What couldn't be done for me
rating: +17+x

She is happy.

The beads in her braids click together as she runs around the yard, smile never faltering.

Her siblings bicker and cry, but she scoops them up in the blink of an eye, shushing and comforting them with a practiced precision.

She’s barely six now, skinny arms struggling to lift the blubbering babe.

Her shoulders are tense with stress, tiny hands patting and caressing the baby’s back, but they loosen and relax when I lift her sister into my arms. She'll rock back and forth on the balls of her feet, anxious eyes never leaving her sister's face.

I can’t get over the way she smiles at me, the way her eyes shine when I read to her, like I’m the only person in the world. The way she presses her body into mine when we sit together, head resting on my shoulder.

It’s during these moments, when I feel her lips curl into a relaxed smile against my arm, that I feel that familiar twinge of guilt.

She lives with her grandmother, a weathered stone of a woman. All sunspots and eye bags and cigarette-stained teeth. I don’t know if she’s really her grandmother.

Children of all ages occupy every corner of the apartment, peeking from corners, fighting for space in front of the TV, grasping crayons with sticky hands.

And of course, of course, I love them all.

But there’s something about her. Something gut-wrenching and comforting and beautiful and melancholy, and so, so familiar.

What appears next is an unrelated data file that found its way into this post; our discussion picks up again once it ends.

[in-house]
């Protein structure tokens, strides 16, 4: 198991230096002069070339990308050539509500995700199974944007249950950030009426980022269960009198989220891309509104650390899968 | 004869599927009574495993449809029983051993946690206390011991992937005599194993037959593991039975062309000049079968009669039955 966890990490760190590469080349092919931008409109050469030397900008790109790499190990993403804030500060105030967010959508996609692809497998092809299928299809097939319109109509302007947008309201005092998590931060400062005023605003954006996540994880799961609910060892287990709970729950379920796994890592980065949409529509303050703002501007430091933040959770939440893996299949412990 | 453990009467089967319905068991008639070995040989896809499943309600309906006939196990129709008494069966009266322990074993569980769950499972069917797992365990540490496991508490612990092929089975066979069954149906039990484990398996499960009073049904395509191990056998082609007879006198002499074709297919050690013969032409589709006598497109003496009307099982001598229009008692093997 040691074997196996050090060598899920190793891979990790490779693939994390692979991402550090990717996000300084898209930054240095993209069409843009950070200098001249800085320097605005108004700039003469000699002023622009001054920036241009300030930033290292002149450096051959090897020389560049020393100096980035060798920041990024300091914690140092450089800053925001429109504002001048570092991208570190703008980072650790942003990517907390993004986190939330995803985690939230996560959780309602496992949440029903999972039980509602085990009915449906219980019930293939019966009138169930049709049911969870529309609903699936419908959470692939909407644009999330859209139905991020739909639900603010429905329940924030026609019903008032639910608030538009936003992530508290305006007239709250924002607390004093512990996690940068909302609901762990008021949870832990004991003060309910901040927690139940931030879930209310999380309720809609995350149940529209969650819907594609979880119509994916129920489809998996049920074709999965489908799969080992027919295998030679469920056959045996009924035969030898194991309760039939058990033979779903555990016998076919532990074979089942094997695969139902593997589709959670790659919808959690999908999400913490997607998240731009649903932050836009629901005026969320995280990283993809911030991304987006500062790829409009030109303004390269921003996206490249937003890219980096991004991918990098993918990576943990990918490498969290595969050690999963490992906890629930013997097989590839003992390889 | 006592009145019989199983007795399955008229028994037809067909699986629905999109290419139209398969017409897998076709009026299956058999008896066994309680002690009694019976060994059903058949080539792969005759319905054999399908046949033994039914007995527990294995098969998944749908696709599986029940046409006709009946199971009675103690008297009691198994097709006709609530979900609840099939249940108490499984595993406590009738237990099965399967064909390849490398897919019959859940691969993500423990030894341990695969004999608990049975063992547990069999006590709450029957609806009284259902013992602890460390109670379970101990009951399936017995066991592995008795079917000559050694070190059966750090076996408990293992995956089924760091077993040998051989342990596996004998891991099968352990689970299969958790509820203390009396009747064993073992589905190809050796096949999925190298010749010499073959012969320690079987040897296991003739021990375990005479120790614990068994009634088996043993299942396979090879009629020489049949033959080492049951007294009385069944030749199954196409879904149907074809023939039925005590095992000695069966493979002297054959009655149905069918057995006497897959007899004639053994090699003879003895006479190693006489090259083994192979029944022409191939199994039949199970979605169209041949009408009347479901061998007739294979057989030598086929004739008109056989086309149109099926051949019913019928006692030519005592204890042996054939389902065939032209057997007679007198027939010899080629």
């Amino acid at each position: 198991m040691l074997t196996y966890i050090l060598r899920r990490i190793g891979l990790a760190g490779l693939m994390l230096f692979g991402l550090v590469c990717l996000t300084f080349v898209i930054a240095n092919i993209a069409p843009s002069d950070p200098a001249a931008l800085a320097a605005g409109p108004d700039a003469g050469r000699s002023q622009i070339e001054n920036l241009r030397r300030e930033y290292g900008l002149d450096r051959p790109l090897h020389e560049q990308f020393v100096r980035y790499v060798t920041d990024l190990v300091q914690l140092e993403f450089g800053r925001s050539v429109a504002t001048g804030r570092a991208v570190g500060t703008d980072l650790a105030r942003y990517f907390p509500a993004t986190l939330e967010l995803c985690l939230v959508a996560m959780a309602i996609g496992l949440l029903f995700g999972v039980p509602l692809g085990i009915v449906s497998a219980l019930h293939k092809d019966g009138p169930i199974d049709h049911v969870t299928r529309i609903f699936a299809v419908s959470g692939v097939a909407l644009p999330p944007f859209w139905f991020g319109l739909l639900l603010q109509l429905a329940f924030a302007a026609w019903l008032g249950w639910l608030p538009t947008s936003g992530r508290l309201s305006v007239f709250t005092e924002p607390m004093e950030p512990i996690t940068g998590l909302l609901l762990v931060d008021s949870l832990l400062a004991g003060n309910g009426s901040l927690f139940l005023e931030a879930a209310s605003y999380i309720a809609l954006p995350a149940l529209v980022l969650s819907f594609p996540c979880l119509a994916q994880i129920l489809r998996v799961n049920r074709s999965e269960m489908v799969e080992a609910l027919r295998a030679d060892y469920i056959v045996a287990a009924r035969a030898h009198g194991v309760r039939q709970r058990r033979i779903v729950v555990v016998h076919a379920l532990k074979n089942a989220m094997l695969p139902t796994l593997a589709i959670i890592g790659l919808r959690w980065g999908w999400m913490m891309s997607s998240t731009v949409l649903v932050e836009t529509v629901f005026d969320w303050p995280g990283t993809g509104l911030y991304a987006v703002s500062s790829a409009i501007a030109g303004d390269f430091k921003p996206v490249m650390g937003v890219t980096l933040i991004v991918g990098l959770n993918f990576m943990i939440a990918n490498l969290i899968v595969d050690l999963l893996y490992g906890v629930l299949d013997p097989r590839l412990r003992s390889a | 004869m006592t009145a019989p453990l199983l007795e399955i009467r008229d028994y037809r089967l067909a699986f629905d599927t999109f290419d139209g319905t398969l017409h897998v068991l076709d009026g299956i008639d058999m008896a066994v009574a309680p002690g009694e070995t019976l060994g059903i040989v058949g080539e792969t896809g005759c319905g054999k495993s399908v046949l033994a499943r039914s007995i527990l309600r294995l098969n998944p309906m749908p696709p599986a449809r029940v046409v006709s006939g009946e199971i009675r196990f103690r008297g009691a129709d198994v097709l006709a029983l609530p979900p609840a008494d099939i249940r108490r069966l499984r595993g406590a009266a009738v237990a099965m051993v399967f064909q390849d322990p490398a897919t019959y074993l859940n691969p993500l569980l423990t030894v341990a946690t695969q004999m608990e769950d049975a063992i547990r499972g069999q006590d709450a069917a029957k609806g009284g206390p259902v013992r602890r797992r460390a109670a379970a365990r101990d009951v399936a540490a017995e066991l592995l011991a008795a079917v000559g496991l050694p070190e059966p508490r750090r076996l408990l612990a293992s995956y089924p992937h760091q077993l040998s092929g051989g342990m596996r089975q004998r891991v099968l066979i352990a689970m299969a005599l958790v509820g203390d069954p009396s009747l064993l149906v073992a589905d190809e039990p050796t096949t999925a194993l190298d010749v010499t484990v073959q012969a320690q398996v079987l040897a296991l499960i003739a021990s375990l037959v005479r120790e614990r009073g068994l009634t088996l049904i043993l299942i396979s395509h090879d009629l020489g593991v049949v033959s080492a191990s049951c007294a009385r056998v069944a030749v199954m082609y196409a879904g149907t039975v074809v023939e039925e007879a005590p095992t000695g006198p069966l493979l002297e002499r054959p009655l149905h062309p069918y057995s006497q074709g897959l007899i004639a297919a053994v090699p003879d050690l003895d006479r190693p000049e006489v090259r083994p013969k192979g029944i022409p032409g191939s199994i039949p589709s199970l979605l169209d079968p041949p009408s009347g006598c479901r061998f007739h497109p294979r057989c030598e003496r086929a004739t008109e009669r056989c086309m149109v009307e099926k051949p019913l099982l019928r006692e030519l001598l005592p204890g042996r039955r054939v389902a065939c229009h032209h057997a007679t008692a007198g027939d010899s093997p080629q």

Perhaps it’s the way she clings to me, almost afraid to let me out of her sight. Like I'm a mirage that will disappear if she looks away for too long.

When she tells me her daddy lives far away, that the last time she saw him was when she was “super really little,” her rainbow sketchers kick in the air absentmindedly, but her eyes take on a heaviness much better suited to a woman 20 years her senior.

Her grandmother is much less sentimental when I ask about her mother, lips curling into a scowl as she spits out the phrase,

“Dope fiend.”

I indulge her in everything I can, but no matter what I do, her grip is always bruising when she hugs me goodbye. Her fingers dig into my sides, invisible hooks piercing my skin. She burrows her head into my sweater, the fabric muffling her wavering voice.



“I love you.”

And always, just a little bit quieter.

“Please come back.”

And every time, I swear to her I will. No matter what.

And every time, she will push a toy into my hand, insisting that I keep it. I never do.

And she will tear up slightly, diamond black eyes shiny and wide.

But I know, I know when she hears me come through the door again,

She’ll smile.

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